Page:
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The blog that inspires leaders in the UK education sector

Gareth D Morewood

Why is co-production so powerful? Learning from research

There is a strong research basis to support co-production. Read on for a summary of key findings and how we can apply them in schools.

After 20 years working in schools with young people and families, the last fifteen as SENCo, there is one thing I am very sure about: working together with parents/carers provides a strong base from which better outcomes can be achieved. 

As I’ve mentioned previously, a good SEND strategy is a good strategy for all. So while co-production is particularly beneficial for young people with autism, the following points are about supporting all pupils and their families. Good practice transcends everything where proper co-production is concerned. 

Improved outcomes

Research has shown that pupils have better outcomes when parents/carers are engaged with the school (Zablotsky et al, 2012). As a result, schools need to be proactive in finding ways to get parents/carers involved, with a particular (positive) focus on the engagement of parents/carers who have children with complex disabilities, such as autism.

Takeaway: be pro-active in ensuring parents/carers of SEND pupils have chances to be involved with school.

Areas of conflict

Conflict isn’t good for anyone.  Being solution-focused is even more important in the current climate.  When asked specifically by Tucker, V. and Schwartz, I. (2013) about whether they had experienced conflict with school teams, parents/carers overwhelmingly reported ‘yes’ (83%) compared to who hadn’t and responded ‘no’ (17%).

The top area of conflict (66%) identified in the research was around service provision, goals and objectives. This was followed by disagreement over placement decisions (56%), then disagreement over curriculum or instructional approach (52%).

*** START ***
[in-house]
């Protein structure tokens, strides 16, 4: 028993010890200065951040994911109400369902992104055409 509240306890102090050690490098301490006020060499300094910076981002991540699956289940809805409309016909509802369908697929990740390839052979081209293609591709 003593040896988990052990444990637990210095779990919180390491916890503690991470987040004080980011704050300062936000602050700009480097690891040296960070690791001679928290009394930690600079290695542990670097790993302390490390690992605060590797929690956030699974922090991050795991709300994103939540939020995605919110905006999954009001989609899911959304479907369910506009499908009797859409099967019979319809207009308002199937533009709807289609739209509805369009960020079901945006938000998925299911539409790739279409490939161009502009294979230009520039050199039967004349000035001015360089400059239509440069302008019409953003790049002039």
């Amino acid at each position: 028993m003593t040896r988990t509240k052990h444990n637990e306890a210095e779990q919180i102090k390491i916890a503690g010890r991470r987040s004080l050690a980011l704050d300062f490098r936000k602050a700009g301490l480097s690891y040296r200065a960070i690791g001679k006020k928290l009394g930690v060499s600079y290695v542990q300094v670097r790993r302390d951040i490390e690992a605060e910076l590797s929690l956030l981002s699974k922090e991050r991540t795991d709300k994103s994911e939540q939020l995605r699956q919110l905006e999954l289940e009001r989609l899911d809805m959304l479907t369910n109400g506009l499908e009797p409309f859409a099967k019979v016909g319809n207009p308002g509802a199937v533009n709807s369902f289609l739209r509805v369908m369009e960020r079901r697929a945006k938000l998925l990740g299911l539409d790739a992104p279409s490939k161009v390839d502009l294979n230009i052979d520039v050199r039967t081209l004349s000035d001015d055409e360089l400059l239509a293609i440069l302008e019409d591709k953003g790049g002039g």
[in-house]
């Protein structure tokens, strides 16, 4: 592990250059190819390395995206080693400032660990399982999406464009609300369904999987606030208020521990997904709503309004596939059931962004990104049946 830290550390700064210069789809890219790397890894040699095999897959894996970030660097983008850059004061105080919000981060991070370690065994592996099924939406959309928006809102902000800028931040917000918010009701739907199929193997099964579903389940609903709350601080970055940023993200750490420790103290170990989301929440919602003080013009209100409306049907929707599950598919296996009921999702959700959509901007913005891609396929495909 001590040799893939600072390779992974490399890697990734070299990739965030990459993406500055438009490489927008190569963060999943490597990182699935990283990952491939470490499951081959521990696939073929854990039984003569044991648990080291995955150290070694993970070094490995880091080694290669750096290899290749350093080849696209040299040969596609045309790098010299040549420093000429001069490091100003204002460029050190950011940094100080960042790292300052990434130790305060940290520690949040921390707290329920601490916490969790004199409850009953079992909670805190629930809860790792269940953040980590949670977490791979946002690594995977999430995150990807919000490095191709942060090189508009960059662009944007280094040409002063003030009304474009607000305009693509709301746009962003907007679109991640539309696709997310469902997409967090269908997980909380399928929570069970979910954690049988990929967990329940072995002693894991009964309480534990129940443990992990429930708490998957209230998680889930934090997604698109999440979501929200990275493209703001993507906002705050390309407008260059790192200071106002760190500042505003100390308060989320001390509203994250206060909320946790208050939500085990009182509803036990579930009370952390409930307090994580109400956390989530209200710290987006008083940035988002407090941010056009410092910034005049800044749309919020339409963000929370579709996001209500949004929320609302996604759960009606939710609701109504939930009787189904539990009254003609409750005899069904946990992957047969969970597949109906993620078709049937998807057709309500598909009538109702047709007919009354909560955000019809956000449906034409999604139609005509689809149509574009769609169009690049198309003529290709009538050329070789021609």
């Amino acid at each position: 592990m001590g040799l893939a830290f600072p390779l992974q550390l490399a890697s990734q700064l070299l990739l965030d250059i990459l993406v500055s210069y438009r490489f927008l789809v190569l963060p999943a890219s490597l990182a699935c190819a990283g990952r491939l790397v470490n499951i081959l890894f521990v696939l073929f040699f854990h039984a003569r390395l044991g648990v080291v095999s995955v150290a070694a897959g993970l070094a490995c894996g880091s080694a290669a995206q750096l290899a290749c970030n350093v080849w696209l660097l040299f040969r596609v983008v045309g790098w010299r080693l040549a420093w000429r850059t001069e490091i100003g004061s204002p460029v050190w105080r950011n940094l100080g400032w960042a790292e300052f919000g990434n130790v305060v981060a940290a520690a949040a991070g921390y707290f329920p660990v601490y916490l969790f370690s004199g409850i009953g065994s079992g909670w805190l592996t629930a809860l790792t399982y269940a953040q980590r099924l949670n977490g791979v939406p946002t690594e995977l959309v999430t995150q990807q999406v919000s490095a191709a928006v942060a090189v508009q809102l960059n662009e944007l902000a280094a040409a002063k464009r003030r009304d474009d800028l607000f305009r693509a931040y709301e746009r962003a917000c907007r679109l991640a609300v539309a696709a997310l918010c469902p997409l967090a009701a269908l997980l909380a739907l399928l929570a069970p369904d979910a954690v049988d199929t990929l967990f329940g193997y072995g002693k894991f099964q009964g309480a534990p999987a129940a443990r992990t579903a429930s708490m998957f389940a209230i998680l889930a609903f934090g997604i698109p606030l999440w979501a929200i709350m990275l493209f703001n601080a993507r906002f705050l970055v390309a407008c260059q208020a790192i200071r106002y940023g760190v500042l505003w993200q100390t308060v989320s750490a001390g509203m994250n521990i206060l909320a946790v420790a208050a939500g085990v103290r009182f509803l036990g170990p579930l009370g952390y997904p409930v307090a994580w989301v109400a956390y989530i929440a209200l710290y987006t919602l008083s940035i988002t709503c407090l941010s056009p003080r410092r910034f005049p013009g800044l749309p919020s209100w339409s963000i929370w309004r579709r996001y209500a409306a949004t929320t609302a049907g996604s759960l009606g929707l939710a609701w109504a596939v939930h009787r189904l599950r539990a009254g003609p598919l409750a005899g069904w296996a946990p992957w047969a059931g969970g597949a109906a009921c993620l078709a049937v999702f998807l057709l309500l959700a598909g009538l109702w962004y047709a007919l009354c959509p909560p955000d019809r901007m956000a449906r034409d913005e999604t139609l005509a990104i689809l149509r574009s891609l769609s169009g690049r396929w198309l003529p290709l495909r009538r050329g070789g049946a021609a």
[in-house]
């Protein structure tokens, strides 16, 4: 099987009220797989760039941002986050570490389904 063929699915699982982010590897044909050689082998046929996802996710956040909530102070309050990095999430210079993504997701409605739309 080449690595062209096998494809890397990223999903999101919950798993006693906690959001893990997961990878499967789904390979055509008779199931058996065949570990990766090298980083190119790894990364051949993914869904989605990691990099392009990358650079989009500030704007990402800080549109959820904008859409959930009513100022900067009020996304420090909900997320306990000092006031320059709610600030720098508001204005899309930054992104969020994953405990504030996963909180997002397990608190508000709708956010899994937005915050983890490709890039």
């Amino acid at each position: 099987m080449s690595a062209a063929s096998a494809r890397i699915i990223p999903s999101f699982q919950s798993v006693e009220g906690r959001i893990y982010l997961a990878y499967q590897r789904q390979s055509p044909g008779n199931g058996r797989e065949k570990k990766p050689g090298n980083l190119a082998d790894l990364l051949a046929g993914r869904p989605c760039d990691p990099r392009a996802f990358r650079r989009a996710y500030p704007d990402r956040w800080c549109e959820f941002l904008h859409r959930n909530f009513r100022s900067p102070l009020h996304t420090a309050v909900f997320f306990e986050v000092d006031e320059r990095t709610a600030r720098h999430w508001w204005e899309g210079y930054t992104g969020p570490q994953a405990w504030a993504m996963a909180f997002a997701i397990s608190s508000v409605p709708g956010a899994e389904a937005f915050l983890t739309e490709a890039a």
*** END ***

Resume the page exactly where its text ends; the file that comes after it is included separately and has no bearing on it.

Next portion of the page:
This study notes that when conflict arose, one of the reported reasons was the lack of parent/carers’ perceived opportunity to give input and participate fully. Indeed, when parents/carers then pushed to include their input during times of conflict, they often found themselves even more peripheral to their child’s team. 

Takeaway: schools and educators must make positive changes to the way they train teams for collaboration, co-production and working with parents/carers.

Ways forward: networks, positive attitudes and research-based information

Working with parent/carer support groups and networks is very powerful.  Collaboration and empowering both parents/carers and professionals with knowledge regarding service options leads to better outcomes for families, their loved one and the professionals who work with them (Murray et al, 2011). The Local Offer should be a positive vehicle to support this.

Another very interesting part of the Murray study was in finding that having teachers with positive dispositions increased parent/carer trust, again showing that a positive, solution-focused approach is a good investment when it comes to partnership working.

Also, in this study about autism, parents/carers appreciated teachers with research-based information; too often interventions are not research-based prior to implementation.

Takeaway: proper co-production and working positively with parents/carers can make significant differences in outcomes experienced.

Preparing for adulthood

Preparing for adulthood is very important, but often there isn’t a structured approach and schools are swamped with short-term educational milestones.

It won’t come as a surprise to readers that research by Hodgetts et al (2013) concluded that, to ensure success for families as their child moves to adulthood, an integrated family approach, encompassing education, health and other services, must begin when the child is younger.